Log in to the online community

Want to post a reply? You'll need to log in
GERMANY has fined and deported three British electricians
jcm
160 Posts

GERMANY has fined and deported three British electricians as Chancellor Angela Merkel has toughened her stance on unregistered workers after Brexit.

https://www.express.co.uk/news/politics/1417750/Brexit-news-Germany-deports-British-electricians-unregistered-workers-Brexit-documents

What do they mean by unregistered?

What about UK EUR INGs?
 EUR INGs are listed in the FEANI Register, a database maintained by the Secretariat General in Brussels
These posts below must be now out of date.
https://communities.theiet.org/discussions/viewtopic/795/23570#:~:text=So%20having%20a%20EUR%20ING,unless%20there's%20a%20new%20deal).
 
14 Replies
mapj1
3421 Posts
To work in Germany as a foreigner you need to be registered with the Auslanderamt - translating literally, more or less the office of folk from out side the land. Furthermore  everyone, local or not,  needs to have their address registered with the local authority of the region where they are staying if the visit is more than a holiday - basically at any instant the German state knows who is living at what adress and doing what for a living.
In the past as a member of the EU , registration was automatically accepted, so you just wasted a morning at the office talking to a local civil servant and explain that the UK does not have identity cards, and you have no previous registration documents, that need cancelling, as the UK does not do that. Non EU nationals joined a longer queue, and approval may or may not be forthcoming. Anyone is  likely to be fined if stopped and found not to be correctly registered within so many days of change of address. There is some pragmatic flexibility for students away from main address for some of the year, and brief events like staying overnights with a girlfriend do not need to be reported. luckily for some ..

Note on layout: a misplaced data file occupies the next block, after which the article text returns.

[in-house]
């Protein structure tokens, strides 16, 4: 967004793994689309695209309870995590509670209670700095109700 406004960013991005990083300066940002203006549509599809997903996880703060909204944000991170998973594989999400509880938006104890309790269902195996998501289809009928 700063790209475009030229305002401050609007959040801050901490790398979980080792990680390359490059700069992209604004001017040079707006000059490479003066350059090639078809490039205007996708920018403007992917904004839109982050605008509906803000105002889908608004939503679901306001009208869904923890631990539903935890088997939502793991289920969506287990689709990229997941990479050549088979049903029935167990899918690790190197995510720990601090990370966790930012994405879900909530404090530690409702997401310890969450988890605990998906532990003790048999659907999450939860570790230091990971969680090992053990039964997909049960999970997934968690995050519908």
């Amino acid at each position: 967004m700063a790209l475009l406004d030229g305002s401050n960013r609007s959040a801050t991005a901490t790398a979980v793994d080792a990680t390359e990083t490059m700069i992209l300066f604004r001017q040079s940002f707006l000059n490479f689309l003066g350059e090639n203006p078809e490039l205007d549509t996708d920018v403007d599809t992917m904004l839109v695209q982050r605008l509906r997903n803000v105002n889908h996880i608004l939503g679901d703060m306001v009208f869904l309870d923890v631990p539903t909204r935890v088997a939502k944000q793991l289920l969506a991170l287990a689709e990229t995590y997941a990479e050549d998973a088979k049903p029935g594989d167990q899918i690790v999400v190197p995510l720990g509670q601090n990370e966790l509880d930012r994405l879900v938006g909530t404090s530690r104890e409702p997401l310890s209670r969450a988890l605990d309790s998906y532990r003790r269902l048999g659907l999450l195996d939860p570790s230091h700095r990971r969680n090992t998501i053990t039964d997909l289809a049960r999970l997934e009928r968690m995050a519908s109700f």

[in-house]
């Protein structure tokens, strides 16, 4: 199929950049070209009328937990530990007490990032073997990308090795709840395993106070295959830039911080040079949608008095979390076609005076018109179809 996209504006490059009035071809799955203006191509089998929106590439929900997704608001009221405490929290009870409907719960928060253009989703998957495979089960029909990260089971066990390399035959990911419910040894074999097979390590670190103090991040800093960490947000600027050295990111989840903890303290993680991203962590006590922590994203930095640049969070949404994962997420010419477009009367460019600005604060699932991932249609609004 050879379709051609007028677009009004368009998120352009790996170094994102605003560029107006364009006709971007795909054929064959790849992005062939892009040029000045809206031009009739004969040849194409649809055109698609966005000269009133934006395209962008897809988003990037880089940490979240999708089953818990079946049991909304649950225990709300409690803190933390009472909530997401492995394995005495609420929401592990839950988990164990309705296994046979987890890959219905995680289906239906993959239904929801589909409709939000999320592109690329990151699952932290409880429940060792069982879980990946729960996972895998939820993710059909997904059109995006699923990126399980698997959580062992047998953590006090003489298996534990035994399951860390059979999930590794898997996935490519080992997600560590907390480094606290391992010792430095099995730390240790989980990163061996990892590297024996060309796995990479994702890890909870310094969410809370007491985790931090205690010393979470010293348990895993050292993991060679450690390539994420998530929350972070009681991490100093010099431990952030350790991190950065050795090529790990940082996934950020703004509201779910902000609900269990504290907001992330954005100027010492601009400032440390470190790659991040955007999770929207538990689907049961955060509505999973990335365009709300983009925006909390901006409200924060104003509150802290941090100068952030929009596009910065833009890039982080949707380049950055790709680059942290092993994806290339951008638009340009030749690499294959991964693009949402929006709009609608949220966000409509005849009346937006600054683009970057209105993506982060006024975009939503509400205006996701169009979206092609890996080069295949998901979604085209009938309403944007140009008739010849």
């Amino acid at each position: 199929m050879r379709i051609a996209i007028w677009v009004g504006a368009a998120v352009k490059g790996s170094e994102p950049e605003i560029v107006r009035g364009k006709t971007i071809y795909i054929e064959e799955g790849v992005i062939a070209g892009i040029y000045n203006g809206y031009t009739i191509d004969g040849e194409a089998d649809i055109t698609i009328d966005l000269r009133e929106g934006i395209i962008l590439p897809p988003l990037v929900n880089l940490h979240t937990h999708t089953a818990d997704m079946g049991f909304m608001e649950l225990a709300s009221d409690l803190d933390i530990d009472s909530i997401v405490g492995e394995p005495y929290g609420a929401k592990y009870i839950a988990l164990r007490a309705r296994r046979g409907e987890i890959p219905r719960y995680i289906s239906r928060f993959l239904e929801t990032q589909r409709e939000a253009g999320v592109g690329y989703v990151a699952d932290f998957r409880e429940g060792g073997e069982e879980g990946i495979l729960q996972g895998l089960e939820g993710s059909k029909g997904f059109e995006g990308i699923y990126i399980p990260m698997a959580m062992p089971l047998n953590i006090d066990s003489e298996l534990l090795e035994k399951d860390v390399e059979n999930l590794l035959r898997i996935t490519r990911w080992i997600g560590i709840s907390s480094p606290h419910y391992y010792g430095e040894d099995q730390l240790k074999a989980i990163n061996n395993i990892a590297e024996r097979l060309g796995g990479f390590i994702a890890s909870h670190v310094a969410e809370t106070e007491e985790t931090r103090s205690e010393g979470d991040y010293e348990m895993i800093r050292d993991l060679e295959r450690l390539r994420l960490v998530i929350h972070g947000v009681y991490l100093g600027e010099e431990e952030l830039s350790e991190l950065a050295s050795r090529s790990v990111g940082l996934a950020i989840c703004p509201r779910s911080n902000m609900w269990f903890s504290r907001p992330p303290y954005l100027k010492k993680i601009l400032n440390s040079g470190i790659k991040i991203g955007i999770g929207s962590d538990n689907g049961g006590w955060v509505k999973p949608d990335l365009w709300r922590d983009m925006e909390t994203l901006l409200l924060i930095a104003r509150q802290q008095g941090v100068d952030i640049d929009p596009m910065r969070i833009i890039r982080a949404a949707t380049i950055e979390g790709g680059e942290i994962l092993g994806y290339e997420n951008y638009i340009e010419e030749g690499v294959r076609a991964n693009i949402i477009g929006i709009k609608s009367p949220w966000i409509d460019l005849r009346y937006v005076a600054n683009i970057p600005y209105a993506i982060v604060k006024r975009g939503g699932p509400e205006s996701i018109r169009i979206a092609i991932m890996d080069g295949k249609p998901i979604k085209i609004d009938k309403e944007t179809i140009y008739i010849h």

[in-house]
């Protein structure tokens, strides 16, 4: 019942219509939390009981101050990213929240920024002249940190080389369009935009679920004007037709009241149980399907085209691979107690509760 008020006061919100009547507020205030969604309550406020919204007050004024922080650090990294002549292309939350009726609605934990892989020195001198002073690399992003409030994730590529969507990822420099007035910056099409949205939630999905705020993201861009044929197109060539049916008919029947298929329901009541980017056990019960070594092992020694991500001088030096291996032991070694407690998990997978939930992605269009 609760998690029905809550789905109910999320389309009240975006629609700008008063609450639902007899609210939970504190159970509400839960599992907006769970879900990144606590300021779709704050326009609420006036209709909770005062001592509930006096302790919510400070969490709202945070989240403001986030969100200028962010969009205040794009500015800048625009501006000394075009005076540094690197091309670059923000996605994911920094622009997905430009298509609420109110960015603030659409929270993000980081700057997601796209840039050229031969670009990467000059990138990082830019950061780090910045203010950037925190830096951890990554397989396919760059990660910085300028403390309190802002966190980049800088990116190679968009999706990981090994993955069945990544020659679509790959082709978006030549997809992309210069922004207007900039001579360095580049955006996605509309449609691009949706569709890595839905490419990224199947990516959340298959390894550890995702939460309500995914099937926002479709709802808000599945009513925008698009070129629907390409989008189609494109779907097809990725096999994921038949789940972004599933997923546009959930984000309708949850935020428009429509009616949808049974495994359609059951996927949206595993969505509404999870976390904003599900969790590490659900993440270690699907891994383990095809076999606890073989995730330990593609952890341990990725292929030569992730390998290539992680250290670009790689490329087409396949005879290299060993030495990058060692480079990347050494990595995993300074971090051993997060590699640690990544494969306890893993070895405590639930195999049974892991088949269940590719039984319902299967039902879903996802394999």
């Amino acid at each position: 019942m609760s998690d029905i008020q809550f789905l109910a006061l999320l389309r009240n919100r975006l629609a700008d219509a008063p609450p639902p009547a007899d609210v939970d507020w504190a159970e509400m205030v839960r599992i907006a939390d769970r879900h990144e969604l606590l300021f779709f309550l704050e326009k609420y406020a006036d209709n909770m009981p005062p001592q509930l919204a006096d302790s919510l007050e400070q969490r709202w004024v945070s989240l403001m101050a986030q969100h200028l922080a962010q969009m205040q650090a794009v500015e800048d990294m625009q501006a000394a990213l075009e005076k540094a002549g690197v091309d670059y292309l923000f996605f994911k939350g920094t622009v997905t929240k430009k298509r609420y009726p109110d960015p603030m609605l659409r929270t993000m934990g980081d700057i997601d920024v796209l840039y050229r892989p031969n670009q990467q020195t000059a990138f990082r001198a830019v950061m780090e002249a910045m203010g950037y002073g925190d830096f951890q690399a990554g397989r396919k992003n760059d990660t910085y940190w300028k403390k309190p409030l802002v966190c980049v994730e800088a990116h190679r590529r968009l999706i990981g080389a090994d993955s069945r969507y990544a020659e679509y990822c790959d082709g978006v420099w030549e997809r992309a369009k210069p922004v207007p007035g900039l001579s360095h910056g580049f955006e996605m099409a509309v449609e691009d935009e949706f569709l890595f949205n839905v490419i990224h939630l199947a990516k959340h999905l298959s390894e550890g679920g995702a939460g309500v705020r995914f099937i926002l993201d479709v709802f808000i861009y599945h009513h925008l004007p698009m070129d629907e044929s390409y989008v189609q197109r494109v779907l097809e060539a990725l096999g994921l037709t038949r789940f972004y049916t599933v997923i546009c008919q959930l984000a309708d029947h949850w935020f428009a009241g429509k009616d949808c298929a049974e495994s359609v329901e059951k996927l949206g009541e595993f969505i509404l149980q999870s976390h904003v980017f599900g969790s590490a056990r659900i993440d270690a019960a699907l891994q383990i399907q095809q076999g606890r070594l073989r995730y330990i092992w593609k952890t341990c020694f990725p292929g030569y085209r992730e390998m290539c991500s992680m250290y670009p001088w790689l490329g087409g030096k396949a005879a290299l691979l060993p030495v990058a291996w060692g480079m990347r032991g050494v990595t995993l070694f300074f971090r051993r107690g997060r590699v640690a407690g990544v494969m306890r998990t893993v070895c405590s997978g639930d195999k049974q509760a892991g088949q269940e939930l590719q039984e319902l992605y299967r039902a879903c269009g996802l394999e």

This is nothing to do with electrical rules, and much more as if someone came to the UK from far away on a study or perhaps holiday visa, and then got a job without a work permit - you'd be fined and then sent home. The slight difference is that the UK govt has no idea who is supposed to be where, and cannot stop you and say 'papers please' as there are no papers so the case is harder to prove. As the Windrush arrivals found to their cost, a lack of record keeping is not always good.
Mike.
Sparkingchip
4016 Posts
The days of “Bargain loving Brits in the sun” are gone, the idea that you can retire to Spain to live cheaply and perhaps do a few odd jobs for others to boost your income a little is a thing of the past.

https://www.express.co.uk/news/uk/1418081/brexit-news-spain-uk-expats-abroad-british-pensioners-residency-rights-brexit-deal

“Expats throughout the continent have been impacted by new rules now the UK has cut all ties with the European Union. Under newly-implemented Spanish rules, pensioners must now prove an annual salary of £21,000 - despite the UK state pension currently standing at just £6,500 a year, a move that could trigger an exodus of Brits from Spain. This came after Spain started to enforce 90-day stays on unregistered Brits living in the country.”
Sparkingchip
4016 Posts
Being an UK EUR ING might make it easier to prove qualifications for the required work permit application, but that’s it, it’s not going to give an rights of access to work in the rest of Europe.

Those of us with mere C&G qualifications could be totally stuffed.
Sparkingchip
4016 Posts
A bit of Bank Holiday viewing for those not up to speed with Bargain loving Brits in the sun.

https://www.channel5.com/show/bargain-loving-brits-in-the-sun/
whjohnson
440 Posts
It is as simple as this, Brexit must never mean that any advantages nor disadvantages must be publically acknowelged nor endorsed by any means by those who have a vested interest in the UK remaining as a vassal state.
wallywombat
432 Posts
whjohnson:
It is as simple as this, Brexit must never mean that any advantages nor disadvantages must be publically acknowelged nor endorsed by any means by those who have a vested interest in the UK remaining as a vassal state.

I have no idea what you're trying to say here, but I suspect that if I did, I would disagree with it!

Sparkingchip
4016 Posts
We’re in a state of limbo at the moment due to Covid, all we do know is things ain’t what they used to be but what the future holds is a mystery.